After tasting success with a hardcore masala entertainer like ‘Rowdy Rathore’ producer Sanjay Leela Bhansali joins hands with leading man Akshay Kumar for ‘Gabbar Is Back’. ‘Gabbar Is Back’ is the remake of the 13 year old Tamil film ‘Ramanna’. While the original was helmed by A.R Murugadoss, the Hindi remake has been directed by South director Krish. Corruption is a burning issue in the country and several films have been made on this subject. Some films depicted the issue realistically while some wore the garb of commercial entertainers. ‘Gabbar Is Back’ seems to belong to the second category.
The opening credits give us a glimpse of Gabbar, a vigilante who knocks off corrupt officials without blinking an eyelid. We are soon introduced to Aditya (Akshay Kumar) a professor loved and admired by his students. When he is not busy teaching his students, he works with them and guides them as they kidnap crooked officers. After the wrongdoers are brought at his disposal, Gabbar kills them and hangs them in public places. He even records his message in CDs and distributes them across the city. Aditya comes across (Shruti Haasan) and friendship brews between them. Shruti meets with a minor accident after which Aditya takes her to a hospital. Aditya smells something fishy when the doctor charges an exorbitant amount from Shruti as fees for a minor accident. Then, he overhears the conversation between a doctor and a nurse which leads him to believe that there are several unscrupulous practices going on in the hospital. Aditya decides to teach the doctors a lesson they would put an end to these activities. Meanwhile, a series of events force industrialist Digvijay Patil (Suman Talwar) to come back to India. Aditya does something that invites the wrath of Digvijay and he instructs his men to find him and bring to him so that he can kill Aditya himself.
The film addresses the issue of corruption but does not offer much that one has not seen in films earlier. The initial reels of the first half serve some predictable scenes that are sporadically entertaining. While Aditya/Gabbar always comes across as a man with a plan, the fact that he moves around without any defense and yet, manages to conceal his identity for long does not seem very believable. Shruti helps a woman deliver her baby with the help of Google. She does so even when she is not seen to be carrying a bag and there is no surgical instrument in sight. There is a certain overconfidence about the character which has not been justified well by the writers. The ease with which he enters Digvijay’s house seems too farfetched. There is a scene in which he gives Digvijay the opportunity to call for help. While the corrupt minister’s resistance is understandable, what made Gabbar believe that the Police would support when they were after him all this while?
The hospital sequence, that takes place towards the end of the first half, is one of the highlights of the film. The way Aditya teaches the doctors and the staff a lesson is very interesting. The showdown that follows after that is entertaining as well. The film gathers momentum in the second half with different events taking place in quick succession. Things get exciting with Constable Sadhu (Sunil Grover) teaming up with CBI officer Kuldeep Pahwa (Jaideep Ahlawat). The second half is entertaining for most parts. However, there are a few glitches here as well. Aditya’s back story which reveals the reason behind him turning into a vigilante could have been more elaborate. It would have nice if the makers had developed the character of Aditya’ wife (Kareena Kapoor Khan) a little better and written some scenes revolving around the romance between the two characters. Putting too many things in one song (“Teri Meri Kahaani”) does not seem like the wisest decision. The face-off between Gabbar and Digviijay could have been a lot more interesting.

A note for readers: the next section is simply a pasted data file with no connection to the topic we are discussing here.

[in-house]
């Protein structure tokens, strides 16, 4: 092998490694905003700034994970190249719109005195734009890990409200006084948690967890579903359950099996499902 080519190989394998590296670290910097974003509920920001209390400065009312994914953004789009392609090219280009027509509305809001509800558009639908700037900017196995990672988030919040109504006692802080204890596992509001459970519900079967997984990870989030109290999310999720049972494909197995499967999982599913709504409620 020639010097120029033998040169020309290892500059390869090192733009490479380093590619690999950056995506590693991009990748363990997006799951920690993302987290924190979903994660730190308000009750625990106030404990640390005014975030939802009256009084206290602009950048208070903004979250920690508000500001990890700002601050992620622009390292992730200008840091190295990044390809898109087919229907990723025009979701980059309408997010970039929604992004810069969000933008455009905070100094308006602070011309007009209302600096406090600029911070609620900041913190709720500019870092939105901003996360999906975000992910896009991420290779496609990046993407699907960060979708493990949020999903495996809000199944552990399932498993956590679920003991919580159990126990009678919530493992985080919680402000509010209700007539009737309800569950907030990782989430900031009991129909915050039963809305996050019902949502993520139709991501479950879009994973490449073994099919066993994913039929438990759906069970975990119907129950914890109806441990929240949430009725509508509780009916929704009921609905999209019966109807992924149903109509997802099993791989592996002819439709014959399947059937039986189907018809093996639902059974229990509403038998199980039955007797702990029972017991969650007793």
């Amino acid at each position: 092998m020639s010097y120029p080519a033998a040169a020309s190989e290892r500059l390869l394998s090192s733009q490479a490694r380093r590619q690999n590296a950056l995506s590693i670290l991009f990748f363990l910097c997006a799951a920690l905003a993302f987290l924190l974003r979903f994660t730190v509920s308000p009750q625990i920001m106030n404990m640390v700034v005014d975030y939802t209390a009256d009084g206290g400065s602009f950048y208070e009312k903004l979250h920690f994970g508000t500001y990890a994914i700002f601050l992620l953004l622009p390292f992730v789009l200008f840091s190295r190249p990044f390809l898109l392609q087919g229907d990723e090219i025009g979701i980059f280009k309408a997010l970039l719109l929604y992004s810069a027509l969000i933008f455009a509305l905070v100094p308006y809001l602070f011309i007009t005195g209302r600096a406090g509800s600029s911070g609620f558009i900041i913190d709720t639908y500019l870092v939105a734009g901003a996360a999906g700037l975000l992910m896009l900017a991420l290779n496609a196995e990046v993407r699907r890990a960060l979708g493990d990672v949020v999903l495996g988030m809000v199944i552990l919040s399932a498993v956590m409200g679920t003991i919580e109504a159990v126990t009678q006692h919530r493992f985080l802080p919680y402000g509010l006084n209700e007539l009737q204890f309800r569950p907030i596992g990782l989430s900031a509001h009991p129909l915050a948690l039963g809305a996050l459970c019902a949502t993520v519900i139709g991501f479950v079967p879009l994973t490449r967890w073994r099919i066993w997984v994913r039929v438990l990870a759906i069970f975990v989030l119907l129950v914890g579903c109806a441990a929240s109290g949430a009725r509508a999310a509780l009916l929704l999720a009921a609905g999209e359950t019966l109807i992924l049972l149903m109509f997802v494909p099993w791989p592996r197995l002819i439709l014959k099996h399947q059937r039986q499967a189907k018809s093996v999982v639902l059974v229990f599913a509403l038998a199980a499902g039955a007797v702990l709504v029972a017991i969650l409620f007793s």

Akshay Kumar does a splendid job portraying Aditya and Gabbar. The character could have more interesting if there were some contrasting qualities between Aditya and Gabbar. Though Aditya scares the daylights out of corrupt officials as Gabbar, there is not much difference between the two. Though Shruti Haasan gets sidelined in some important portions, she makes her presence felt by offering some light moments in the serious narrative. She is very good in the dramatic sequences as well. After playing various comic roles on television, Sunil Grover gets to play a fairly serious role and does complete justice to it. One hopes that this talented actor gets to play a variety of roles in the future. Suman Talwar is good but overplays a few scenes. Jaideep Ahlawat is dependable as always. Kareena Kapoor Khan looks ravishing in the song “Teri Meri Kahaani”.
Krish’s direction is good but he takes a lot of creative liberties. While certain scenes required elaborate detailing, a few sequences do not seem very convincing. Rajat Aroraa does a good job at adapting the original screenplay, written by A. R Murugadoss, and tweaking it so that it caters to sensibilities of the pan India audience. However, certain portions could have been written better. He scores with the dialogues. There is a good balance of realistic as well as clap trap lines. The music is a mixed bag. “Teri Meri Kahaani” and “Coffeey Peete Peete” (Chirantan Bhatt) are catchy and have been shot well. “Aao Raja” (Yo Yo Honey Singh) and “Warna Gabbar Aa Jayega” are forgettable. The background score (Amar Mohile) is routine. Nirav Shah’s camerawork is sufficiently good.
Though ‘Gabbar Is Back’ does not offer too much novelty with the subject it deals in, it still emerges as a good entertainer. The film is not devoid of shortcomings but has its share of high points as well. Do not look for anything extraordinary and you will not be disappointed. On the whole, the film turns out to be a fun, escapist entertainer.
Anish Mohanty tweets @anishmohanty